History of the Foundation
The Hartnell College Foundation was incorporated in December 1979 to raise funds to support and benefit the Hartnell Community College District. The first meeting of the Board of Directors was held approximately two years later, in October 1981.
During the early years, the Foundation focused its efforts primarily on providing money for student scholarships, and held several major fundraising events that supported the arts and scholarships. Donations were tax-deductible because of the Foundation’s non-profit status.
In 1985, Mr. and Mrs. Villeroy Gleason bequeathed their residence in King City to the Foundation. The Gleasons' home was remodeled with classrooms and office space. The Gleason Center introduced the College's educational presence in South County.
The Foundation scholarship endowment was bolstered by the Eugene and Ercia Harden Memorial Scholarship. Beginning in 1988, the Eugene and Ercia Harden Memorial Scholarships were awarded to outstanding students with high grade point averages who had engaged in many extra-curricular activities. Each Harden Scholar receives a $500 scholarship and the Harden Medal, recognizing his or her academic achievement.
Many other endowments were created, including the California Rodeo Fiesta Day Scholarship, the Henry J. Willis Memorial Scholarship, the Betty Hathaway Business Scholarship, the Dorcas Davenport Brown Memorial Scholarship, the Terezina A. Hackney Memorial Scholarship, the Elmer and Dorothy Eade Memorial Scholarship and the June Handley Memorial Scholarship.
Numerous community organizations, businesses, corporations, and individuals support the College Scholarship Program on an annual basis. The Foundation's scholarship endowments now exceed $ 1.8 million with the addition of annual scholarship contributions of more than $200,000.
In memory of Phyllis and Roy Gleason, the Gleason Faculty and Staff Awards were established to recognize Hartnell College instructors and classified staff. Each year, one outstanding faculty member receives a $2,000 award and one outstanding classified staff person receives a $1,000 case award.
In 1997, the Foundation directors adopted this mission statement: "The Hartnell College Foundation will actively support and advise the College in developing its activities, programs and facilities; will cultivate bequests and donations; and will responsibly administer funds, properties, bequests, annuities, and other instruments in the best interest of the College, the District, and the Foundation."
The Foundation, under the leadership of Executive Director Cicely McCreight, held its first capital campaign for the King City Education Center, raising more than $600,000 towards that facility, which opened in May 2002. More than 1,500 students now attend classes in King City and are able to complete their AA degree solely through that facility, if desired.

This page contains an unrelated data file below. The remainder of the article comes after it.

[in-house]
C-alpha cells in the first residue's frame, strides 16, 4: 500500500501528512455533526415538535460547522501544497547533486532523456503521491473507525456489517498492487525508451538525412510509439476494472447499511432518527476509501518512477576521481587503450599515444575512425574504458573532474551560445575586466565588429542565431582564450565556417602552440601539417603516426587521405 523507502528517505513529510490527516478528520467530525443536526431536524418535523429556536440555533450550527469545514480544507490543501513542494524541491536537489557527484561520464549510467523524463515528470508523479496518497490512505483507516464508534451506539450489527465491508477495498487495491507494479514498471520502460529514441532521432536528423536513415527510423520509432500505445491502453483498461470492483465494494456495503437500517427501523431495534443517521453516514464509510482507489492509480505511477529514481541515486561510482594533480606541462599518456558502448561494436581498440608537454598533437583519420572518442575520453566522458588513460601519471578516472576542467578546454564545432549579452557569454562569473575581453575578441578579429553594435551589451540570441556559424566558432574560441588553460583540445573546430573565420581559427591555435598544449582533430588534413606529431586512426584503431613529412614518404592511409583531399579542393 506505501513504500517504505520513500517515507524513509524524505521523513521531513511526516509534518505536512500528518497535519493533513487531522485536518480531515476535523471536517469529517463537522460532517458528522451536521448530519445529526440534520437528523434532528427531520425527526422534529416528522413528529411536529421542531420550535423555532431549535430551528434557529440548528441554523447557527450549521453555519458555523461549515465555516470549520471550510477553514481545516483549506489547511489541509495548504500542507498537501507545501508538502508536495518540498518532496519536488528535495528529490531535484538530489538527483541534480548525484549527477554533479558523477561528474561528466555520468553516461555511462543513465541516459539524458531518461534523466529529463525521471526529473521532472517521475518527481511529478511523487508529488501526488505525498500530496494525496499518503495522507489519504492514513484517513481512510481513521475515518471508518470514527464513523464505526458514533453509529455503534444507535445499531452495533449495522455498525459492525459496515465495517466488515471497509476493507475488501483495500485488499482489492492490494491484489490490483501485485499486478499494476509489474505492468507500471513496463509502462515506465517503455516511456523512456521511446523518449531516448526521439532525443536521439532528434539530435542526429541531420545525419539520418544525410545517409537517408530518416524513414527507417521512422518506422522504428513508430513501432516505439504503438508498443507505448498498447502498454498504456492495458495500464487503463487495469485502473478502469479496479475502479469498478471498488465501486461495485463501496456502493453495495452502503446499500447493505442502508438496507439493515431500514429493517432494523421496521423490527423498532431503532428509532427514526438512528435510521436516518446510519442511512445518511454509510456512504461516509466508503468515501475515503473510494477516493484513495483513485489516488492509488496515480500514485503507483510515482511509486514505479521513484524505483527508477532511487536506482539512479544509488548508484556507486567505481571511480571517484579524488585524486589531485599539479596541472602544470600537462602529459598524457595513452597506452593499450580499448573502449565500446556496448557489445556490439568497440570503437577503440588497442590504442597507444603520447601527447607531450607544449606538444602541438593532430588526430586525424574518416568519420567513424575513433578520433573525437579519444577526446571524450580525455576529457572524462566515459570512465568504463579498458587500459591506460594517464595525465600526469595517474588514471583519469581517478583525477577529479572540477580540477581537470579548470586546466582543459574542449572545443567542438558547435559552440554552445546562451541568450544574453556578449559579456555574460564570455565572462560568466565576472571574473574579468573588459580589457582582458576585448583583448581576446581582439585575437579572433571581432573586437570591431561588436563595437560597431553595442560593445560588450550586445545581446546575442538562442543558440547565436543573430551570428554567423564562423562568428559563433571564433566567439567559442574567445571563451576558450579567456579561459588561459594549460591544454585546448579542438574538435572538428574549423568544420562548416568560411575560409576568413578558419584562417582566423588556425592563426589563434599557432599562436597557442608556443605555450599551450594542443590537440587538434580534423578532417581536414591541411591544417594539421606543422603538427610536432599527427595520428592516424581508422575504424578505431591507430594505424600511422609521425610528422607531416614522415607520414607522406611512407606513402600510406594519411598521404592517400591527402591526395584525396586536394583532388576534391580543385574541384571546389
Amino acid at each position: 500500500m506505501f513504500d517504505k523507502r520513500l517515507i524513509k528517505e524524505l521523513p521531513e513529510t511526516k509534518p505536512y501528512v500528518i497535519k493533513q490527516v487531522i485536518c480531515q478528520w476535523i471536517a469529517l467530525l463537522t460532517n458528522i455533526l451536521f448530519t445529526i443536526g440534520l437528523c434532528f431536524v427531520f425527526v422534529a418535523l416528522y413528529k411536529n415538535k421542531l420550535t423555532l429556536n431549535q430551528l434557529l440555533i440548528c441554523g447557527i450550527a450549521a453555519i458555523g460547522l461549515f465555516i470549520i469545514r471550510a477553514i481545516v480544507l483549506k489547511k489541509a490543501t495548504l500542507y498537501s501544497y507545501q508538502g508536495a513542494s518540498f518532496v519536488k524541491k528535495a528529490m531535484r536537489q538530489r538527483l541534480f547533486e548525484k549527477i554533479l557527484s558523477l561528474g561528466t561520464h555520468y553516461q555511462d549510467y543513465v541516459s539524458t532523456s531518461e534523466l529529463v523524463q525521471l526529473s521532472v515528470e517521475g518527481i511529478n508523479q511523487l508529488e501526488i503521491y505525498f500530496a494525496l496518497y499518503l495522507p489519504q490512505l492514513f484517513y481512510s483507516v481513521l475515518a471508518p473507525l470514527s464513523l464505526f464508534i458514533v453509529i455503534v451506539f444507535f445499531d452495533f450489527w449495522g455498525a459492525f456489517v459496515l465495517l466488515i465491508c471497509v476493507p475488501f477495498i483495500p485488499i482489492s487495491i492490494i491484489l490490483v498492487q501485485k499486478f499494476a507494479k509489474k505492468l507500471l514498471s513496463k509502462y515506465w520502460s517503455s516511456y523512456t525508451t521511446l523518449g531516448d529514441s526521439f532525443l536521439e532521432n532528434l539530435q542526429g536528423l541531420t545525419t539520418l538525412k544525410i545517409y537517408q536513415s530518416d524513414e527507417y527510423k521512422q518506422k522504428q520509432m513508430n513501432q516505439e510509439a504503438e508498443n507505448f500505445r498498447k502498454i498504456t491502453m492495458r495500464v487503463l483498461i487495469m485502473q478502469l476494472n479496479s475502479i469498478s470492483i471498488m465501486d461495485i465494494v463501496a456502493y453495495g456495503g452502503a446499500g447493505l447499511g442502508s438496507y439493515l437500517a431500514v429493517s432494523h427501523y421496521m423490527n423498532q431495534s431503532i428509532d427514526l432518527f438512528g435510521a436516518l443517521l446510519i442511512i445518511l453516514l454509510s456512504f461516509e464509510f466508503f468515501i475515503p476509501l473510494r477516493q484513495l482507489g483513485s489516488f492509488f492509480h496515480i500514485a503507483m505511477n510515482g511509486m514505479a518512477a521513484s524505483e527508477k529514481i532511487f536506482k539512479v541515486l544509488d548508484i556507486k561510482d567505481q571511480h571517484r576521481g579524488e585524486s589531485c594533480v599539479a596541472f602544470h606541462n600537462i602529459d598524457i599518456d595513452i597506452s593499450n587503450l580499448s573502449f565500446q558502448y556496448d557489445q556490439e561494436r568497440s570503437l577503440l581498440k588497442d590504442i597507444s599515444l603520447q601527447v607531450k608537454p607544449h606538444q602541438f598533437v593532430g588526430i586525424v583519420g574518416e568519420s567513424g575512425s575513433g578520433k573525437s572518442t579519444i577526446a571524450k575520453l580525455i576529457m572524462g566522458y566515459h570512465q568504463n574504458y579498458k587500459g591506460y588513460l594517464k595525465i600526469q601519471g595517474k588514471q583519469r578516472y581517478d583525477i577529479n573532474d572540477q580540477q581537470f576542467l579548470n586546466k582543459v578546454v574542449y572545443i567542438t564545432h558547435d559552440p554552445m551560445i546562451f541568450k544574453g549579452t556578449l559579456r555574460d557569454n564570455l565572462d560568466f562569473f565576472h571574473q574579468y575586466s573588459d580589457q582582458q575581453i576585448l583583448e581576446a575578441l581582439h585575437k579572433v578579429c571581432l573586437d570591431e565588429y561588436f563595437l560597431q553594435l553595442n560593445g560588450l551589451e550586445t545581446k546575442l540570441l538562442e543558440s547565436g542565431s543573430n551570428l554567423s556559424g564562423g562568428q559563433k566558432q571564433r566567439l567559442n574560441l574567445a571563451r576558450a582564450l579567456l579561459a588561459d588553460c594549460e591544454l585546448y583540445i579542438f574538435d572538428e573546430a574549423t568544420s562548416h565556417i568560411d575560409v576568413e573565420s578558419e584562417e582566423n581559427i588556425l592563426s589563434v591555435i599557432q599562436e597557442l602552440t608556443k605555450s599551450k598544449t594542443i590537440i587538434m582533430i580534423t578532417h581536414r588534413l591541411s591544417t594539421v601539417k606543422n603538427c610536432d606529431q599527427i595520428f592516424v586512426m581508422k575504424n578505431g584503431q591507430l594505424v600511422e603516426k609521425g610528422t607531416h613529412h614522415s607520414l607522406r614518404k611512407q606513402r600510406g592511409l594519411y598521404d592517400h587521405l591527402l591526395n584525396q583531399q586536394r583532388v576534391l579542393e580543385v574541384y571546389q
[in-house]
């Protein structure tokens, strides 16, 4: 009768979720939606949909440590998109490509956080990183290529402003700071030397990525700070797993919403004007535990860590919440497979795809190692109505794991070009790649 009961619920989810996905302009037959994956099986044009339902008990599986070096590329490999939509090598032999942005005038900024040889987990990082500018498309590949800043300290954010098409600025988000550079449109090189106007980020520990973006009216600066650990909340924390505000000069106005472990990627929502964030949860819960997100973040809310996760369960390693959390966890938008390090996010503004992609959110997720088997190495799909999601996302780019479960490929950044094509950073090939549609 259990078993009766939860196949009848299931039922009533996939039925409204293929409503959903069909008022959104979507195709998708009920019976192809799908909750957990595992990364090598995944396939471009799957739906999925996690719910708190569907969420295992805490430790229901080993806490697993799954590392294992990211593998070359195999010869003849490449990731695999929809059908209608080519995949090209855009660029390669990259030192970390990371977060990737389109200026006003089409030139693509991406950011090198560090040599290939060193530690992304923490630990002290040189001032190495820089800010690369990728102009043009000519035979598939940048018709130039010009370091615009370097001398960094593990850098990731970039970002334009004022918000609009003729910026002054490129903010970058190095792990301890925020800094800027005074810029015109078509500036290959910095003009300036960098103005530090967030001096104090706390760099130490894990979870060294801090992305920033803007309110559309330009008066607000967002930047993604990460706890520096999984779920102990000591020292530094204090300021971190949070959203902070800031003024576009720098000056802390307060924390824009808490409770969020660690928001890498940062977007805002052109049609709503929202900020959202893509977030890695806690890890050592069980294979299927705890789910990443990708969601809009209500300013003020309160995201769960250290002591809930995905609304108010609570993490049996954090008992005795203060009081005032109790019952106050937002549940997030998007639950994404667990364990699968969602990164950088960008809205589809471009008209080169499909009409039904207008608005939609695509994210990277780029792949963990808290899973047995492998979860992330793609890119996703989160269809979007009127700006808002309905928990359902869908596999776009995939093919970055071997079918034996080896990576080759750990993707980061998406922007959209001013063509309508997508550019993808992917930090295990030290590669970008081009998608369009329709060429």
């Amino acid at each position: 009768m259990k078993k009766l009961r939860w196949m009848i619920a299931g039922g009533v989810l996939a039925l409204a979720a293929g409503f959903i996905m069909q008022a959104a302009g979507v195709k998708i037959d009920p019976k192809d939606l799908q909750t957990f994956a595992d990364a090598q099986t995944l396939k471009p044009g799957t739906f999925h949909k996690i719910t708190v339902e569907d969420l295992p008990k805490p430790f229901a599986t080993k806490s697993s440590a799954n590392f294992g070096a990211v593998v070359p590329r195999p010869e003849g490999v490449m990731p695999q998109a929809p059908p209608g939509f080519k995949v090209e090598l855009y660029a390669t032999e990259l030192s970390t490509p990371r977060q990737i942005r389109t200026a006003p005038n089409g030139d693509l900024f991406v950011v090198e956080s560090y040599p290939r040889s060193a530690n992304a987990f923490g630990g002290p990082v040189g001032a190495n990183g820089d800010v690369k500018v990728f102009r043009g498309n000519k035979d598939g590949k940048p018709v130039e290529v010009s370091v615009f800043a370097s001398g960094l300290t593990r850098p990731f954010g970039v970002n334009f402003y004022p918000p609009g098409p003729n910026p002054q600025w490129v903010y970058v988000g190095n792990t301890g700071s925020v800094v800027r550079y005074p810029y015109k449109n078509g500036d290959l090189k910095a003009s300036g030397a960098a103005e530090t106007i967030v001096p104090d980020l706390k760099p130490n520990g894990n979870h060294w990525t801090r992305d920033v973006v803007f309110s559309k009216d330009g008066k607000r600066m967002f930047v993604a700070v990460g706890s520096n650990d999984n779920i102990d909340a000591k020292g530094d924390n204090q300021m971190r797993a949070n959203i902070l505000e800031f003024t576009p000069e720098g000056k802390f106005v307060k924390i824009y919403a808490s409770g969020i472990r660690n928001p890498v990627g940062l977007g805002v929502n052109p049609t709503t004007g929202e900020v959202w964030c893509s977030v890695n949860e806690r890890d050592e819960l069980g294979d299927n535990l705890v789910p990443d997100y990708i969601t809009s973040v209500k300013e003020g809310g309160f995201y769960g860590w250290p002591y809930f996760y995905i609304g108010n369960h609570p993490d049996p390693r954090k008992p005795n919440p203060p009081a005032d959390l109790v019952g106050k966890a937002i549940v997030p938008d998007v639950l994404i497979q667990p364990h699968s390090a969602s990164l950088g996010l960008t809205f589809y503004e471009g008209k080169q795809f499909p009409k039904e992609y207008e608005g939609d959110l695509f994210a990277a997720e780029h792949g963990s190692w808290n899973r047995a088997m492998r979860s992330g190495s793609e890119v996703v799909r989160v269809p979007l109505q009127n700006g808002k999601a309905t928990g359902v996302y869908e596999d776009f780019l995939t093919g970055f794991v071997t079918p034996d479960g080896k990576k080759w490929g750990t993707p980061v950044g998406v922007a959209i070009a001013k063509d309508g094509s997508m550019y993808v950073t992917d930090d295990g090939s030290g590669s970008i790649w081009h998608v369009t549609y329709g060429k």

In September 2005, Beverly Grova was hired as the first dean of advancement and development of the college, and to assume the role as executive director of the foundation. This marked the college’s recognition of the importance of fundraising from private, corporate, and foundation sources to achieve its goals. Beverly came to the school having successfully launched major gift efforts on behalf of Cabrillo College, California State University, Monterey Bay, and the National Steinbeck Center.
Since Beverly’s arrival, the Foundation Board has been expanded in membership and scope of efforts. As members of the President’s Task Force—a group of college, community, and foundation board members who worked over a six-month period--they identified key initiatives that students, faculty, and staff reported as areas of high priority, and that the Task Force deemed likely to garner community support, and created a fundraising plan.
As a result of that work, the Agriculture Steering Committee began meeting in earnest almost immediately, and had a full-blown three-year operational and funding plan prepared during the summer of 2006. Support for the Library Fund was also immediate.
On December 5, 2006, the Library Fund officially launched with gifts totaling $625,000.
On March 1, 2007, the Agricultural Business and Technology Institute officially launched with gifts totaling $1.23 million.
The Hartnell College Foundation serves the students of the Hartnell College District. The college is the only public institution of higher education exclusively serving the Salinas Valley, a 1,000+ square-mile agricultural region. As of fall 2005, the college’s more than 10,000 students were 68 percent minority and 53 percent female. Latinos comprise 54 percent of the total enrollment. More than 41 percent of the college’s students are non-native English speakers and more than 50 percent are the first in their family to attend college.
The Salinas Valley population area is characterized by large numbers of migrant workers and their families, chronically high unemployment, and high rates of poverty. Hartnell is the only affordable and accessible postsecondary access point for the underrepresented students in the region. Approximately half of the student population is between the ages of 18-24, 30 percent of students are between 25 and 39, and 20 percent are forty years old and above. The campus is in compliance with federal disability regulations, and approximately one percent of our population is disabled, primarily learning and mobility impaired.